- Sprawl subsidies set to continue
Mar 09, 2014
It appears the city has little appetite to relieve taxpayers of millions each year in subsidies for sprawl development. While corporate services staff are suggesting some minor increases in development charges (DC), they also call for continuing steeply discounting industrial growth fees and are facing a battle to even end a policy that has deferred $10 million in payments by developers.
- Line 9 decision
Mar 05, 2014
The National Energy Board has announced it will release its decision tomorrow on Enbridge’s controversial plan to increase flows in Line 9 between Sarnia and Montreal and to also ship bitumen from the Alberta tar sands through the 39-year old pipeline. Local opponents are already pointing to problems with the regulator and its review process and have announced a protest rally at noon on Friday at Hamilton City Hall.
- Transit fix delayed again
Mar 03, 2014
A decision has been put off again on the first city-funded improvements in residential HSR service in over twenty years that would add service to the fastest-growing parts of Hamilton. The main obstacles are election-year penny pinching and a pre-amalgamation tax system that gives preferential treatment to Ancaster.
- How they voted in January
Feb 23, 2014
This is a regular CATCH summary of votes at committee and council meetings. This report covers the month of January 2014. The first line of each entry identifies the issue, followed by a brief description. This is followed by the location of the vote in the third line. Multiple votes on the same issue are reported together. Absentees are only listed where reported in the minutes and where the missing councillors are members of that committee or decision-making body. Links are provided to source documents. Note that the vast majority of council decisions are unanimous and the votes are not officially recorded.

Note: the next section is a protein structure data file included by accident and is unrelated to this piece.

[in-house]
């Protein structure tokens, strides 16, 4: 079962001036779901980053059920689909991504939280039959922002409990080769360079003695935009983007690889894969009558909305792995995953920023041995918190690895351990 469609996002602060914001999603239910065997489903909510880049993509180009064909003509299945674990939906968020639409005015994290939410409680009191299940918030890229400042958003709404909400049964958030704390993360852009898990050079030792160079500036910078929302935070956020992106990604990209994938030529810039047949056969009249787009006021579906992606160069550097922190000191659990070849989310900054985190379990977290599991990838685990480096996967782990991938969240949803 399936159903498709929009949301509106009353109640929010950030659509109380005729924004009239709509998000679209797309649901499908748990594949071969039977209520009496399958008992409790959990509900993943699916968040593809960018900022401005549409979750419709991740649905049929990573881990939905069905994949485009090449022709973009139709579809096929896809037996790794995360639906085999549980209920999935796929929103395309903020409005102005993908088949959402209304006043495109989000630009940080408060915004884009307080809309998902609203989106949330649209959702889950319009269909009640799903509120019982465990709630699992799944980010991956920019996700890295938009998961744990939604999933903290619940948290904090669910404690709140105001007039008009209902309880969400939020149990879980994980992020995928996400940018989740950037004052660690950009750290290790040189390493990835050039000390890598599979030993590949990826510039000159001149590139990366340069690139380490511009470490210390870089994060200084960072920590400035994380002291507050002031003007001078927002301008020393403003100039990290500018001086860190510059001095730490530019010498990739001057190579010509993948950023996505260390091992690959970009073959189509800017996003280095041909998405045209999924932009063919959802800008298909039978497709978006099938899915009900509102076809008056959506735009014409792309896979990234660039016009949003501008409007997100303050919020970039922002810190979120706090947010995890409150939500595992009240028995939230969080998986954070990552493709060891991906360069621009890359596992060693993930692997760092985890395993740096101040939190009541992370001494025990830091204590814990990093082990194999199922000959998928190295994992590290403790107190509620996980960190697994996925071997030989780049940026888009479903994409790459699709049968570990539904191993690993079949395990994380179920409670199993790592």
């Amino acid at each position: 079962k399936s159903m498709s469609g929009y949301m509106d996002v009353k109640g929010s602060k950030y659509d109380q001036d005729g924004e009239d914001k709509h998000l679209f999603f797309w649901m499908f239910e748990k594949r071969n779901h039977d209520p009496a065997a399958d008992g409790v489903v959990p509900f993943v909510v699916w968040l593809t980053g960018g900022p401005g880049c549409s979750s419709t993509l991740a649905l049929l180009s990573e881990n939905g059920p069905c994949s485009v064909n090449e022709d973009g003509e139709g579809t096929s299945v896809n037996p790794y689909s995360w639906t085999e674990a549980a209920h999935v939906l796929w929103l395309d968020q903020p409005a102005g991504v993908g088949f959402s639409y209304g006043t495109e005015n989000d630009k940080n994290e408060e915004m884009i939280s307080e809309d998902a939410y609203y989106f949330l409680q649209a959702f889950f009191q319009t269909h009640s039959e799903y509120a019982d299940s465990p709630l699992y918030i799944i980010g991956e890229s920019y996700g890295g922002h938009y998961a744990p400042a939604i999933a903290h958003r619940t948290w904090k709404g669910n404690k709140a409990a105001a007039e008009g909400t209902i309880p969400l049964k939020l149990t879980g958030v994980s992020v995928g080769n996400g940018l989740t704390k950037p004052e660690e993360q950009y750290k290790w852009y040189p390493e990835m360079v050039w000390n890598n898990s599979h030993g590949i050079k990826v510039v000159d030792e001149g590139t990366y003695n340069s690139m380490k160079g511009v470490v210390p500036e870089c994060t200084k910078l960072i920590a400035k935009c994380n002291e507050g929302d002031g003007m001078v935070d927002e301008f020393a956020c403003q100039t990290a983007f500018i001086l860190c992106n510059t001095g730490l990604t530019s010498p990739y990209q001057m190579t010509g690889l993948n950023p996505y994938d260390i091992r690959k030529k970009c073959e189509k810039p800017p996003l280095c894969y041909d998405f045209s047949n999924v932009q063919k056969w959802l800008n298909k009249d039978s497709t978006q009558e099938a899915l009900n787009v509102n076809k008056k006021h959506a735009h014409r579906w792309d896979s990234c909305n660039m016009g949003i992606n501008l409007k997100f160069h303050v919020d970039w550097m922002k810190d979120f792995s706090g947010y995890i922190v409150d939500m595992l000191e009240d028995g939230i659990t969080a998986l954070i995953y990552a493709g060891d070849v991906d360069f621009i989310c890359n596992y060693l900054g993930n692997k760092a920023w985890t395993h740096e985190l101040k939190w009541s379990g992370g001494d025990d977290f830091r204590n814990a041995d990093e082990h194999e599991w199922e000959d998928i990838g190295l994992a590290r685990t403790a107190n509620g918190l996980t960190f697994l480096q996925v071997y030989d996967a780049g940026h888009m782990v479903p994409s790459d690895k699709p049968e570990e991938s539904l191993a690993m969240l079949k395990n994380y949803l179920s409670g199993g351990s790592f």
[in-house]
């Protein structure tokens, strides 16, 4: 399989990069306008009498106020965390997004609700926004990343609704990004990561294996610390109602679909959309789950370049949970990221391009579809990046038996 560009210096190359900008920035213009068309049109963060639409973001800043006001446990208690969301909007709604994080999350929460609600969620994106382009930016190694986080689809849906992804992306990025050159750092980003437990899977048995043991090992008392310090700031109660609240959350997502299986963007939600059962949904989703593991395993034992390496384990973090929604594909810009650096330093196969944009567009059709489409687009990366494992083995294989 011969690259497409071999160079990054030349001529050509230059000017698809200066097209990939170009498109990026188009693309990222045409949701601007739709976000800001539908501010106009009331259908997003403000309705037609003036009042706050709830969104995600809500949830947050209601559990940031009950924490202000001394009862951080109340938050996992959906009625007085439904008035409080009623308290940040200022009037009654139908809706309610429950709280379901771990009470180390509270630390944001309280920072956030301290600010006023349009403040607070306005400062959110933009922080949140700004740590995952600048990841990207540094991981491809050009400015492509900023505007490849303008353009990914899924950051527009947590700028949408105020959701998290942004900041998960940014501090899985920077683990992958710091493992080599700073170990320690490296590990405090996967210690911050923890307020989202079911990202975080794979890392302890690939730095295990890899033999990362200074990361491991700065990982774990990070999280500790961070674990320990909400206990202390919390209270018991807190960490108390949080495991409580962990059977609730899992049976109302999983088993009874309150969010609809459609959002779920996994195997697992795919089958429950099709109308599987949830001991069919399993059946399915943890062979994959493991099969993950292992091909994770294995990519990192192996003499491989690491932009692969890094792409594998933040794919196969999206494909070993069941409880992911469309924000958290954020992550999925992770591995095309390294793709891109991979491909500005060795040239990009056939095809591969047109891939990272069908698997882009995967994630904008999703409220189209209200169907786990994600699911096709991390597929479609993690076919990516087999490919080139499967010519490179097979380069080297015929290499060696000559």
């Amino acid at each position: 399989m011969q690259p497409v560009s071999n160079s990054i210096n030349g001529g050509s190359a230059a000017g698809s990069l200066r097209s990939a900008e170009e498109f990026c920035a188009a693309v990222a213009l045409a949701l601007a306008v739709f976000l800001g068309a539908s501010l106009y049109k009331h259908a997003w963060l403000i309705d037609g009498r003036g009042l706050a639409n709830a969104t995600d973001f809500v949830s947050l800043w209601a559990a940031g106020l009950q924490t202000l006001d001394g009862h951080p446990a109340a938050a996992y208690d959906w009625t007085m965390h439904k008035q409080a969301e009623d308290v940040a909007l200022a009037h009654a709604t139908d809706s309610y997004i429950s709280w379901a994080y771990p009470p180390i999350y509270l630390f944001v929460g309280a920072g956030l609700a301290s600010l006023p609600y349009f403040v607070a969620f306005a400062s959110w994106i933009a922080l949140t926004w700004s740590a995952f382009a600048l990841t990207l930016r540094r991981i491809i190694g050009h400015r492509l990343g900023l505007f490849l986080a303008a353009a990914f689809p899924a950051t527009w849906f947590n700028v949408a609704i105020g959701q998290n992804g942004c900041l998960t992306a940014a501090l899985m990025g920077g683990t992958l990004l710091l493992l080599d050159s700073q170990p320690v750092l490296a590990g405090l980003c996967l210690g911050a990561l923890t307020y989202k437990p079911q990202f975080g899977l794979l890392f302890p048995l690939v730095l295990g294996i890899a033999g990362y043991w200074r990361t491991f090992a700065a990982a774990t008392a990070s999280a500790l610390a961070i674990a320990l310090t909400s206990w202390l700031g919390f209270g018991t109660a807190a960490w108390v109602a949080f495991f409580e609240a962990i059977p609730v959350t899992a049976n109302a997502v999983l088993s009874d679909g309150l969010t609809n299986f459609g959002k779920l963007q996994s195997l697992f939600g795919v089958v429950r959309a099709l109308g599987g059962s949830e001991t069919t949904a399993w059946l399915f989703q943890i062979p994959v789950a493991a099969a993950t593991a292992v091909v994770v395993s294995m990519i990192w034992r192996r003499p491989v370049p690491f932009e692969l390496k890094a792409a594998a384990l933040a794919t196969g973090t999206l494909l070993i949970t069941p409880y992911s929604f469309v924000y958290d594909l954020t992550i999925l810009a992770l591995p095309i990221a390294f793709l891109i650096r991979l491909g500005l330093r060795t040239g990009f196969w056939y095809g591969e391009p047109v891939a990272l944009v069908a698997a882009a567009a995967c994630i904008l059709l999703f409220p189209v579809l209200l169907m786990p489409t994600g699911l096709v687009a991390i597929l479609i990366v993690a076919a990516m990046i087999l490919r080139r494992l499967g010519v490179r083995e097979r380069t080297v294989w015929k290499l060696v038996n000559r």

- City opposes fracking
Feb 20, 2014
At the request of the Hamilton chapter of the Council of Canadians, city council is calling on the provincial and federal governments to impose a moratorium on hydraulic fracking – the unconventional method of extracting oil and gas that uses high pressure mixtures of chemicals, sand and large volumes of water to blast apart underground rock formations. The growing challenge to the practice gained national attention after a violent confrontation last October on lands of the Elsipogtog First Nation in New Brunswick – a conflict that will be explained to Hamiltonians in a public presentation on Friday evening.
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